RE: REVIEW ARTICLE TITLED :
BREAST CANCER INCIDENCE IN ADOLESCENT MALES UNDERGOING SUBCUTANEOUS MASTECTOMY FOR GYNECOMASTIA.
IS PATHOLOGICAL EXAMINATION JUSTIFIED?
AUTHUR: John Koshy, M.D. from the location of plastic surgery, Baylor College of Medicine and the Department of Pathology.
REVIEW OF ARTICLE: This is a question that every surgeon asks himself when removing tissue from the human body. This tissue such as fat from liposuction or excised skin from a face-lift or tummy tuck is not at issue but any abnormal tissue becomes a question. Is it justified to send gynecomastia tissue pathology in men under 21 years old is the question asked by this article?
John Koshy, M.D., at Baylor performed a retrospective or three major hospitals in Texas from 1999 to 2010 looking at the tissue pathology of patient’s less than 21 years old. They also performed a literature review from 1965 to 2010 of men less than 21 years old who underwent male breast reduction for gynecomastia. In addition they did an informal survey of 61 major children’s hospitals across the country if gynecomastia tissue was routinely sent to pathology.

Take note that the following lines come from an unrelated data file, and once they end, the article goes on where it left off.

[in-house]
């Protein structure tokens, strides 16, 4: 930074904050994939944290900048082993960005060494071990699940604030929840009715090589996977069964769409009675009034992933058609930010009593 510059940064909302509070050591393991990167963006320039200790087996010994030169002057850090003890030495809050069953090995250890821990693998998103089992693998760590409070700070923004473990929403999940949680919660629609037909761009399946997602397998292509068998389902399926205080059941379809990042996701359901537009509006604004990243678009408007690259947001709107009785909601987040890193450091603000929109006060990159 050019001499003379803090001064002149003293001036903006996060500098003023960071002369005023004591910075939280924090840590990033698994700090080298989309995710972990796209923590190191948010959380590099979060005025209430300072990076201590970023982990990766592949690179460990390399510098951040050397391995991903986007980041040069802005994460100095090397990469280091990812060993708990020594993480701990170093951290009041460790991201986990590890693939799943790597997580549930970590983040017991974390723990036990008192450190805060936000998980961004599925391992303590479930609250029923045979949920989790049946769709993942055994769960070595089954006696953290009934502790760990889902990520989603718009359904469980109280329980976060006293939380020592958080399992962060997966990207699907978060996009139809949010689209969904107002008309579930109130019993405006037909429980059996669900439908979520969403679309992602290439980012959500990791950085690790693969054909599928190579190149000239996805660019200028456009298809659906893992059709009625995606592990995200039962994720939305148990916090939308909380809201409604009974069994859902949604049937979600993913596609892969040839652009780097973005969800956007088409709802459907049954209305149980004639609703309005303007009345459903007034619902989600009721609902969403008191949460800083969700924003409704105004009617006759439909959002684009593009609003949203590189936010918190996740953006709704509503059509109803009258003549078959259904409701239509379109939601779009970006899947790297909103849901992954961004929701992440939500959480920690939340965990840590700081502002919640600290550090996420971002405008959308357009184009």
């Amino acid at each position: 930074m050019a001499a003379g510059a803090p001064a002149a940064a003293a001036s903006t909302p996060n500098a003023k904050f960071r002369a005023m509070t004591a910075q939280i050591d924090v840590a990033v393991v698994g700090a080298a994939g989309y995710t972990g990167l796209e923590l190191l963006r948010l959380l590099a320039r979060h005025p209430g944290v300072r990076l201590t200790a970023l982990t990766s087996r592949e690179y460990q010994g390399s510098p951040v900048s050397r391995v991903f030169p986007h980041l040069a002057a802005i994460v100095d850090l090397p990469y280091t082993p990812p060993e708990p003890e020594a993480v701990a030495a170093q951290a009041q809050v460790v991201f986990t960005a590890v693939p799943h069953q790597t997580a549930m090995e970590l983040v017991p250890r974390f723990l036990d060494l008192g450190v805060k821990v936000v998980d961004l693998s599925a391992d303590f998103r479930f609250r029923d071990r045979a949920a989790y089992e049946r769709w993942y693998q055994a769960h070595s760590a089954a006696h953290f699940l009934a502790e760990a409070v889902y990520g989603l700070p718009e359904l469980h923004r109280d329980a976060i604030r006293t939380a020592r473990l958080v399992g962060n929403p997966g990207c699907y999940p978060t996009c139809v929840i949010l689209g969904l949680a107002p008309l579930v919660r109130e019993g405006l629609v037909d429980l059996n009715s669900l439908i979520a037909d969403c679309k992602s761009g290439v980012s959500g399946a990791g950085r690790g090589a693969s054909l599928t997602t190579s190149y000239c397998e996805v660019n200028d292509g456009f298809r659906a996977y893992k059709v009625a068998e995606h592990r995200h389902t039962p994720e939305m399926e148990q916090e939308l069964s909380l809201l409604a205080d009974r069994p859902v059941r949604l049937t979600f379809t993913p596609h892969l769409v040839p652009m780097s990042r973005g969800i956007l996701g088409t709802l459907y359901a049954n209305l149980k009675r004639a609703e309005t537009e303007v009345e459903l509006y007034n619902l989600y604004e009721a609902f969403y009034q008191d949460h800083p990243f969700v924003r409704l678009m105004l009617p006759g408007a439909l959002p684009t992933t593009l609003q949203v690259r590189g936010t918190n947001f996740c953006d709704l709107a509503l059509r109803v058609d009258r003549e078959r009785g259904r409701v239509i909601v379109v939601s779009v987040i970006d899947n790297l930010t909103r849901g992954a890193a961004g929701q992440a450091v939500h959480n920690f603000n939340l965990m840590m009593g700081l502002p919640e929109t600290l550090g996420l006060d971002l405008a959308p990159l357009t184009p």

The ten-year review of 81 patients of men less than 21 years old revealed no cases of breast cancer. The quota cost for the pathology was $1,260.00 as the out of pocket cost.
LITERATURE REVIEW.. 2,000 articles were reviewed. There were only 36 articles to discuss cases of adolescent Gynecomastia. Over a 35-year period 615 cases were examined. The average age of the patient being 17 years old. The pathology revealed six cases of cancer.
INFORMAL SURVEY.. 22 of 61 hospitals gave responses in 18 states either routinely performed or required histological exam of gynecomastia of breast tissue excised from men with gynecomastia.
CONCLUSION FROM THE STUDY:
The incidence of abnormal pathology in adolescent men is rare. There seems to be little benefit in routine histological exam, and the current policy and procedures should be reviewed.
Based on this study, routine microscopic exam of men 21 years of age or less should not be routinely done or required. This can be performed when desired by the patient, patient’s family, or managing physician.
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Miguel Delgado, M.D.